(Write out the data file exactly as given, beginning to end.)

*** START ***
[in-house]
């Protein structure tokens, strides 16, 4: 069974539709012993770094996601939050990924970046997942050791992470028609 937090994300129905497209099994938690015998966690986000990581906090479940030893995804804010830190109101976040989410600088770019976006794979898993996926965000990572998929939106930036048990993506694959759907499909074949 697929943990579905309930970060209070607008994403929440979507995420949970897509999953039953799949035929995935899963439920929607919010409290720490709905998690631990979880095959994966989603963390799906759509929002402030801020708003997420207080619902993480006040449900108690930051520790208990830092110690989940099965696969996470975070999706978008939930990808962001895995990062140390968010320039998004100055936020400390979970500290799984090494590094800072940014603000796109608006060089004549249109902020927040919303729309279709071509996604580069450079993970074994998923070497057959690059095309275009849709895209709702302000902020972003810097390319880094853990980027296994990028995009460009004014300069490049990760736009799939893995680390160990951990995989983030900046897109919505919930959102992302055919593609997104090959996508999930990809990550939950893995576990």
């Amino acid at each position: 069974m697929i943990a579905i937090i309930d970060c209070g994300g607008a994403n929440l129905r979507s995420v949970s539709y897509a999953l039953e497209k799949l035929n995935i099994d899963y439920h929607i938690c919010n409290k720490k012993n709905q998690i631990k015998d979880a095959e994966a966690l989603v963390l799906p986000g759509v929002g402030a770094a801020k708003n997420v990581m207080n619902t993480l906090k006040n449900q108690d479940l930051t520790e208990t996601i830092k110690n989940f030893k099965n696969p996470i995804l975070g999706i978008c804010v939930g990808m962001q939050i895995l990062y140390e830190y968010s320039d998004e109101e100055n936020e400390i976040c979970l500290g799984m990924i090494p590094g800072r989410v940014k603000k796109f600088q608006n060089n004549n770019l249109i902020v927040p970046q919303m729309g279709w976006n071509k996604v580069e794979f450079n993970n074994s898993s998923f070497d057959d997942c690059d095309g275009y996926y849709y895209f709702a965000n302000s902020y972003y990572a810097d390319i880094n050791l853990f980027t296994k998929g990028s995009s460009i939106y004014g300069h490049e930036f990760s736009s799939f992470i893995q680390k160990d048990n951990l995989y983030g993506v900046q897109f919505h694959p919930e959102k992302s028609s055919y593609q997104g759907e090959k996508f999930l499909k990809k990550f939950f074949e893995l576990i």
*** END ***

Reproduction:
[in-house]
């Protein structure tokens, strides 16, 4: 069974539709012993770094996601939050990924970046997942050791992470028609 937090994300129905497209099994938690015998966690986000990581906090479940030893995804804010830190109101976040989410600088770019976006794979898993996926965000990572998929939106930036048990993506694959759907499909074949 697929943990579905309930970060209070607008994403929440979507995420949970897509999953039953799949035929995935899963439920929607919010409290720490709905998690631990979880095959994966989603963390799906759509929002402030801020708003997420207080619902993480006040449900108690930051520790208990830092110690989940099965696969996470975070999706978008939930990808962001895995990062140390968010320039998004100055936020400390979970500290799984090494590094800072940014603000796109608006060089004549249109902020927040919303729309279709071509996604580069450079993970074994998923070497057959690059095309275009849709895209709702302000902020972003810097390319880094853990980027296994990028995009460009004014300069490049990760736009799939893995680390160990951990995989983030900046897109919505919930959102992302055919593609997104090959996508999930990809990550939950893995576990």
């Amino acid at each position: 069974m697929i943990a579905i937090i309930d970060c209070g994300g607008a994403n929440l129905r979507s995420v949970s539709y897509a999953l039953e497209k799949l035929n995935i099994d899963y439920h929607i938690c919010n409290k720490k012993n709905q998690i631990k015998d979880a095959e994966a966690l989603v963390l799906p986000g759509v929002g402030a770094a801020k708003n997420v990581m207080n619902t993480l906090k006040n449900q108690d479940l930051t520790e208990t996601i830092k110690n989940f030893k099965n696969p996470i995804l975070g999706i978008c804010v939930g990808m962001q939050i895995l990062y140390e830190y968010s320039d998004e109101e100055n936020e400390i976040c979970l500290g799984m990924i090494p590094g800072r989410v940014k603000k796109f600088q608006n060089n004549n770019l249109i902020v927040p970046q919303m729309g279709w976006n071509k996604v580069e794979f450079n993970n074994s898993s998923f070497d057959d997942c690059d095309g275009y996926y849709y895209f709702a965000n302000s902020y972003y990572a810097d390319i880094n050791l853990f980027t296994k998929g990028s995009s460009i939106y004014g300069h490049e930036f990760s736009s799939f992470i893995q680390k160990d048990n951990l995989y983030g993506v900046q897109f919505h694959p919930e959102k992302s028609s055919y593609q997104g759907e090959k996508f999930l499909k990809k990550f939950f074949e893995l576990i």